The Sandby borg massacre

Life and death in a 5th-century ringfort It is not unusual for archaeologists to find caches of artefacts stashed in the ground, but their owners rarely remain nearby. Excavations on the island of Öland are revealing traces of a ringfort’s violent end. Ludvig Papmehl-Dufay, Helena Victor, and Clara Alfsdotter explain what a community’s demise can […]


NEWS: Vasa ship look-alike found in Swedish waters

Underwater archaeologists have discovered a historic vessel off the coast of southern Sweden which is similar in construction to the famous Vasa, the ornate 17th-century warship on display in a dedicated museum in Stockholm. Around 45m in length with 68-70 cannons, experts from the Sjöhistoriska Museet believe the ship is the Blekinge, which was built […]

A Fragrant Grave Featured Grave

A Fragrant Grave: Revealing the mummified remains of a 17th-century bishop

In life, Bishop Peder Winstrup was a renowned theologian, chaplain to the king, and founding father of Lund University. In death, he has proved no less remarkable. Palaeoecologist Per Lagerås reveals the secrets the bishop took to his grave. Bishop Peder Winstrup died in December 1679, aged 74, and was buried beneath Lund Cathedral. When, in 2014, it was decided […]

Book Review: Rock Art and Seascapes in Uppland

Rock Art and Seascapes in Uppland Johan Ling Oxbow Books, £20.00 ISBN 978-1842175132 Sweden boasts a stunning array of Early Bronze Age artwork, with rocky outcrops crammed with images of boats, people, and animals (CWA 54). In this slender new volume, Johan Ling provides a detailed study of the imagery on around 80 rock panels […]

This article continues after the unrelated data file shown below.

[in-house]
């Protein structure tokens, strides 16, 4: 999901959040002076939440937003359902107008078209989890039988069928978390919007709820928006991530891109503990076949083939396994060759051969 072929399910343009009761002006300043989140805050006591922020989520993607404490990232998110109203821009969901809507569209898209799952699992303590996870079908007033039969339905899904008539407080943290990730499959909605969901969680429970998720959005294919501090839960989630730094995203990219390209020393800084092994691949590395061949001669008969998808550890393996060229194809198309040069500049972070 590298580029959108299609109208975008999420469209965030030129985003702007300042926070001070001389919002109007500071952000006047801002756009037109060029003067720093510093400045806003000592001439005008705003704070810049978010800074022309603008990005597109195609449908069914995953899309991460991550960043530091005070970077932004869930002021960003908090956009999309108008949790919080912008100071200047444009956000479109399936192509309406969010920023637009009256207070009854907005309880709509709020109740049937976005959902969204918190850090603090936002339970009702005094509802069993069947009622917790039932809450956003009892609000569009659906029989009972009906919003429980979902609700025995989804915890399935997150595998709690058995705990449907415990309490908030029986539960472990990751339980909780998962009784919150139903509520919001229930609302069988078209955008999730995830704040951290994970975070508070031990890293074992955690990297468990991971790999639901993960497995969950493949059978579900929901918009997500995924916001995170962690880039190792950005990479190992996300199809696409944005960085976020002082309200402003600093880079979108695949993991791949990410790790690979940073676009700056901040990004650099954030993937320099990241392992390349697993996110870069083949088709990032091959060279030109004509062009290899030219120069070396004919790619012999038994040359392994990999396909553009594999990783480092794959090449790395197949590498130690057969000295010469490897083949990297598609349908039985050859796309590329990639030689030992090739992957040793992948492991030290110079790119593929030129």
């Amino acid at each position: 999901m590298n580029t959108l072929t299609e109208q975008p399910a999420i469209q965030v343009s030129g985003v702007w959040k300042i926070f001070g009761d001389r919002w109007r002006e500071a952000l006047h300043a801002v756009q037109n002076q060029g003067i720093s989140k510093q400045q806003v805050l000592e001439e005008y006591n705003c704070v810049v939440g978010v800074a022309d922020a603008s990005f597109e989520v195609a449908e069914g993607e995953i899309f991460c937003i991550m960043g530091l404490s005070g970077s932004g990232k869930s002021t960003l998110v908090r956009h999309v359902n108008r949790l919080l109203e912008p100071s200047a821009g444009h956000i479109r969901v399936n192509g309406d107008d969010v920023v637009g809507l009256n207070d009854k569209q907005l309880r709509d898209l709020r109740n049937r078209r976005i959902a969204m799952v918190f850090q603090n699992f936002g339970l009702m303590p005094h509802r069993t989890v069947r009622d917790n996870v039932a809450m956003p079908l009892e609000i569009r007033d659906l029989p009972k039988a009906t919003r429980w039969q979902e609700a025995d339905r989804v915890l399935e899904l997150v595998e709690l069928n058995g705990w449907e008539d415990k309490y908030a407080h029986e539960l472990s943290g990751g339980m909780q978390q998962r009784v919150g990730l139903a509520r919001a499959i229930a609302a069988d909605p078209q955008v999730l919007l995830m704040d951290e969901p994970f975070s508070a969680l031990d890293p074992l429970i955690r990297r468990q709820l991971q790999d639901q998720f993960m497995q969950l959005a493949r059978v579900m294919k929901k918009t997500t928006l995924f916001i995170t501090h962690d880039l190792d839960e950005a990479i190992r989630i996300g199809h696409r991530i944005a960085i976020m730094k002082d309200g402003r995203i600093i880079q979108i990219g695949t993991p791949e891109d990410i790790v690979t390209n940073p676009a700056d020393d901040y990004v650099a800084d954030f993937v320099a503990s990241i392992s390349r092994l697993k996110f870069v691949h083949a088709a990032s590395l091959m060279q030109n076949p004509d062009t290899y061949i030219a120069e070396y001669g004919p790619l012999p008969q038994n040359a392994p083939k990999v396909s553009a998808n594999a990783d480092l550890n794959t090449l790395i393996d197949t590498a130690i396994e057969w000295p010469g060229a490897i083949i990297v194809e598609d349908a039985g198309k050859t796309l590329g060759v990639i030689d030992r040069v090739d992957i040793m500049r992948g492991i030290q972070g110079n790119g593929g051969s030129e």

Unpicking ancient art

New research using computer technology to unpick overlapping layers of rock art has shed light on how the ideas and interests of prehistoric communities changed. Between c.4500-3000 BC, early artists at Nämforsen in Sweden, and Zalavruga in Russia, tended to carve elks in silhouette, Cambridge University archaeologist Mark Sapwell said. But by 2000 BC these […]


Fishing first

Södertörn University archaeologists have found 9,000-year-old fishing traps in the Baltic Sea off the coast of Sweden, making them the oldest yet discovered anywhere in the world. The team say this evidence shows that people were fishing in fixed spots long before the development of permanent agricultural settlements in the region. This article is an […]


Book Review: Settlement and Lordship in Viking and Early Medieval Scandinavia

Bjørn Poulsen and Søren Michael Sinbaek (eds.) Brepols, £79.00 ISBN 978-2503531311 Recent advances in settlement archaeology have uncovered a treasure trove of new information about social power in Early Medieval Scandinavia, and this comprehensive work brings together 17 papers, ranging from landholding and the changing influence of royal and Church authorities, to insights into all levels […]


Viking silver – Gotland, Sweden

Archaeologists have unearthed several thousand silver objects, buried 1,000 years ago in Gotland, Sweden. This is the second substantial hoard to have been found at the site: in 1838, almost 6,000 coins were found in the same field. Museum of Gotland archaeologists Jonas Paulsson and Per Widerström made the discovery on the final day of […]


Sweden: A plague on all your houses

Excavation of a Swedish plague pit has revealed how a small village responded to an invisible killer. Caroline Ahlström Arcini pieces together an archaeology of crisis.